The lumber dock at Garibaldi is a favorite of many Oregon divers. It is a mellow, easy dive that is almost always a good bet at high tide even if a storm is raging out on the jetty at Barview. The water is shallow and there isn’t much current here. The piers have lots of marine life on them to explore. Sometimes you can find a crab or two that are of legal size and occasionally a perch will swim by that’s worth spearing although hunting isn’t the main reason to come dive this site.
A quick note on which dock we’re talking about… There is some confusion online and among our SCUBA friends over exactly which dock at the Port of Girabaldi is the “Lumber Dock” that everyone talks about. We believe it is the dock farthest to the west along the south riprap wall that is publicly accessible. Further to the west is the Coast Guard Station and further to the east is what we believe is the “crab dock.” Even further east is a commercial dock.
The main highlight of this and the other sites at the port is that the conditions here are almost always good. When the sites further down the bay, such as the Three Graces, or the South Tillamook Bay Jetty, are blown out due to storms, the docks in Garibaldi allow you to still get in the water and have a good dive. Underwater you’ll find some good marine life on some of the piers and pilings. There isn’t much else to see at this site so don’t get too excited for great hunting or good marine life viewing. For what it is though, the lumber dock is a fun little dive.
The lumber dock is in the middle of Garibaldi.
Special Directions to Site:
This dive site is at the south end of the Port of Garibaldi. Head south on 7th Street past the small RV park. The dive site is just south of the coast guard station helipad.
The last time we were here, we could park in the gravel area right in front of the dock. However, we think that this might be closed off now. If it is closed off, there is free parking a block north. Double-check that it’s still free though. You could try asking at the Port of Garibaldi office just to the east of the dive site about if you can get access to and park right next to the dock with your car.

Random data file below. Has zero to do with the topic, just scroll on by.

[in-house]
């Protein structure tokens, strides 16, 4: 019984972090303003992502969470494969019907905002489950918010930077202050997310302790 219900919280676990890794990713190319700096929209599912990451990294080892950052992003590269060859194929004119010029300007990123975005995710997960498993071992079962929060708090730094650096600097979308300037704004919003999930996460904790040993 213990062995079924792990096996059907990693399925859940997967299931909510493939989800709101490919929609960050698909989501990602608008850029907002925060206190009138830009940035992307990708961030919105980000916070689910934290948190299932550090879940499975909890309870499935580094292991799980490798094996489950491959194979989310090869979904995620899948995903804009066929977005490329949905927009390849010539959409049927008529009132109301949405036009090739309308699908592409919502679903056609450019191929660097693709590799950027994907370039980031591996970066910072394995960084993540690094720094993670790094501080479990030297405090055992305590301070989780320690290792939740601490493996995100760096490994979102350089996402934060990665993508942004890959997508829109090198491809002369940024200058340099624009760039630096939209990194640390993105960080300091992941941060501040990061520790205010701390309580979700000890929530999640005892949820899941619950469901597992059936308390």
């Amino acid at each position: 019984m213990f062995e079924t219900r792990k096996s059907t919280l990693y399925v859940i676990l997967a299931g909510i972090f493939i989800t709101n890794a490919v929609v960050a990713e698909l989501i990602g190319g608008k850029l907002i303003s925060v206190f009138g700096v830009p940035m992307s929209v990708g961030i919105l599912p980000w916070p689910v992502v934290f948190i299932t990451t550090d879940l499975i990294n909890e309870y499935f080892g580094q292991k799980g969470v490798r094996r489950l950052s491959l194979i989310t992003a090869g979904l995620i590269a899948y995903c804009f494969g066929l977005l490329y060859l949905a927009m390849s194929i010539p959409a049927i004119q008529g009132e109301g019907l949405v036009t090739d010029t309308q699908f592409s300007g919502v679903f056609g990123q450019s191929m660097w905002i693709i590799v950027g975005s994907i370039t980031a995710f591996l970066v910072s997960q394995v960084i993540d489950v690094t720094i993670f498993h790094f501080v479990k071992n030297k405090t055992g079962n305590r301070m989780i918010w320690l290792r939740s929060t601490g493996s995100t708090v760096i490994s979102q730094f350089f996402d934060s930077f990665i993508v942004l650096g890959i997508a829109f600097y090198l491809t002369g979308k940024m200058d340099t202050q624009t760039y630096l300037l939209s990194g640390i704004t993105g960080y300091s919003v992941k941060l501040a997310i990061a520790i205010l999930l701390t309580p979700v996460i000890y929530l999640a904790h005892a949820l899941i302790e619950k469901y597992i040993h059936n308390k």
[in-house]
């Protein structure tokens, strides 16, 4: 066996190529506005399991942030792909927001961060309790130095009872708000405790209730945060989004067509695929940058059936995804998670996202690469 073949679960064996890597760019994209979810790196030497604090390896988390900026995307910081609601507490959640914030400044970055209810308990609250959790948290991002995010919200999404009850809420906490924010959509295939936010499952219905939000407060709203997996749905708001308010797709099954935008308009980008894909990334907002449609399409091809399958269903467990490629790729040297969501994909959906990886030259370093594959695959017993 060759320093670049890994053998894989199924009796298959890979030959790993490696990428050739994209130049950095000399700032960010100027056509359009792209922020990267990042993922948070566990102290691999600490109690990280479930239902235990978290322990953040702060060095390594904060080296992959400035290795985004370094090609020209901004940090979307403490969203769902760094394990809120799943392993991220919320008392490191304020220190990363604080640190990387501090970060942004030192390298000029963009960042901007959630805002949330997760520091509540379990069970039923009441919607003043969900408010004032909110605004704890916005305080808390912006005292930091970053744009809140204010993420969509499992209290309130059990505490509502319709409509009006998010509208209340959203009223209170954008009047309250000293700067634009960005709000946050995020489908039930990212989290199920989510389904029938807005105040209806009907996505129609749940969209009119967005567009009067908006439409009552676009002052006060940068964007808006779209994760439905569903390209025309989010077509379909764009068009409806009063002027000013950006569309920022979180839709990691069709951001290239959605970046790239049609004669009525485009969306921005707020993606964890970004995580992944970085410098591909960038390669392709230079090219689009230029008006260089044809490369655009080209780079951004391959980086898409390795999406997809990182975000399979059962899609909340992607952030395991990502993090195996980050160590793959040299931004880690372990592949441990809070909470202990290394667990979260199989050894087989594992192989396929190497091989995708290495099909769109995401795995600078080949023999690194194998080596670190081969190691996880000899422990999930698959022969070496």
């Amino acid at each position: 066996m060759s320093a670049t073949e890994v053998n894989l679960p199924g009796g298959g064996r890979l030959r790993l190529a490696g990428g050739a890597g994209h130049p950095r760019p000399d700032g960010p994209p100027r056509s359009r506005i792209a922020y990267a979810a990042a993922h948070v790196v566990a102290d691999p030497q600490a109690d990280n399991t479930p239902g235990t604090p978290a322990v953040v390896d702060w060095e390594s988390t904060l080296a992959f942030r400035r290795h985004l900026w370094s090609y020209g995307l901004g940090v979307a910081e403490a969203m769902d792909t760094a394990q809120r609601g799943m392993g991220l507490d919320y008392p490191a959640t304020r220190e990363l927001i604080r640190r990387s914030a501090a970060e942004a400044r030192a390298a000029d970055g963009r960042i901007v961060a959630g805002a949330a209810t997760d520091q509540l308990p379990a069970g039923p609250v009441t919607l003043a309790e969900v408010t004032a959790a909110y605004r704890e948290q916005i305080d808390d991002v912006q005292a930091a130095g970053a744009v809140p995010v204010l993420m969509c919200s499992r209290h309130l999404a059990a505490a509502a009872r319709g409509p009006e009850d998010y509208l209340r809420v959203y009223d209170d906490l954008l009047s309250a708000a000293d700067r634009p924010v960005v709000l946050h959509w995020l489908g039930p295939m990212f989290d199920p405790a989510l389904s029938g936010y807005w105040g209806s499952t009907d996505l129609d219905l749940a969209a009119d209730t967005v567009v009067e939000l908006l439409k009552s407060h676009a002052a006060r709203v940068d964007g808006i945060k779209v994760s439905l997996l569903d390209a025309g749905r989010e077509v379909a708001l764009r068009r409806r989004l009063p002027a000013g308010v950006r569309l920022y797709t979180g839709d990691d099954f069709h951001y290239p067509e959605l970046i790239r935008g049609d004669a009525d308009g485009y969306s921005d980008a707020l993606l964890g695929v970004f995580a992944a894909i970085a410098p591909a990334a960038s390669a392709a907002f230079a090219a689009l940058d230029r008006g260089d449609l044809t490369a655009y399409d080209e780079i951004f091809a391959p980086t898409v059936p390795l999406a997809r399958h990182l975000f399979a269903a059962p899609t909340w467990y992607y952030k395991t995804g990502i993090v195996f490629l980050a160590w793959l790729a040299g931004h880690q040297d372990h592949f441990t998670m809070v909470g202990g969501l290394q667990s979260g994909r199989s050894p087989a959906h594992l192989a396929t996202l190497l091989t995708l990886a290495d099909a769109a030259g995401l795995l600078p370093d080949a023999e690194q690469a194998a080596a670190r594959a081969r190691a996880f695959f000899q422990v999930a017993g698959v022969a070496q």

The dock runs south from the riprap wall and then runs east toward several pilings that are used to tie up ships. We have never seen a ship unloading here but it is possible that one might be on this dock. If that’s the case, one of the other docks in Garibaldi is a better choice.
Navigating out to the pilings away from the dock is a fun challenge. If you keep going south, west, or east beyond the pilings, there isn’t much other than a sand and mud bottom.
Entrances and Exits:
You have to climb over the riprap wall at the base of the dock. It’s a bit scrambly but not as bad as some of the jetty entrances in Oregon. It’s a good idea to look at what the better side is when you arrive so you know which way you’re going before you gear up.
This is a salt water dive.
This is a shore dive.
Conditions here are normally pretty good. It’s rare to have a big wake from a boat in the area. It’s rarer still to have much wave action. There can be a little current during the tidal exchange but it’s nothing compared to out on the jetties. There is boat traffic in the area so it’s a good idea to fly a dive flag. You also might want to take some dive lights with you to check out the little sea creatures on the pilings.
Depending on what the rivers upstream of Garibaldi are doing, you may have 20+ feet of viz or 5 or less feet of viz. Usually it seems to be around 10-15 feet.
The water temperature is usually around 50-55F although it can be cooler in the winter with snow melt and cold rain runoff from the Oregon coast range. In the summer, it can be a bit warmer as well.
Best Time of Year:
You can dive at any time here although you need to dive with the high tide. At low tide, it’s more of a mud flat than a dive site.
At a very high tide you might find 25 feet of water at the deepest part of the dive site (south of the dock out in the shipping channel). You’re more likely to be around 15 feet deep under the dock.
Suggested Special Training:
This is a good site for open water divers to dive right after they’ve been certified. Aside from the typical Oregon coast jetty scramble, it’s a very easy site to dive.
Difficulty of Dive:
We think this is an easy dive site that anyone can enjoy. The only real difficulty is getting down to the water.
Distance of Walk to Entrance:
Depending on where you can park, you might have to walk 50 feet or maybe up to 1000 feet.
Surface Swim Length:
It’s a good idea to kick out 50 feet along the lumber dock before going down. That gets you to some deeper water.
Special Site Notes:
This is an active port area. It’s a good idea to go talk with the port office before hopping in the water. If there is a ship tied up at the lumber dock, you shouldn’t dive this dock.
Fly a dive flag and bring a light along so you’re safe while you’re exploring and you can check out all the little life on the piers.
Closest Local Dive Shops to Get Air Fills and SCUBA Gear:
There used to be a place in Garibaldi where you could get an air fill. We think it closed a few years back. There also used to be a place in Tillamook but it appears to have closed, too. The closest reliable sources for air fills and gear servicing are in Astoria and Portland. It’s a good idea to be self-sufficient in the Tillamook Bay so you aren’t spending hours driving back and forth to Portland.
Nearby Restaurants We Like:
There are plenty of good restaurants all around the bay.
Nearby Places to Camp and Diver-Friendly Hotels:
We haven’t tried any of the hotels in the area but there is plenty of camping (including RV sites right by the dive site!) around the area. If you go back into the forest in the right places, you can primitive camp, too.
What Other People Have to Say About This Site:
Please write in the comments below your experiences with this dive site!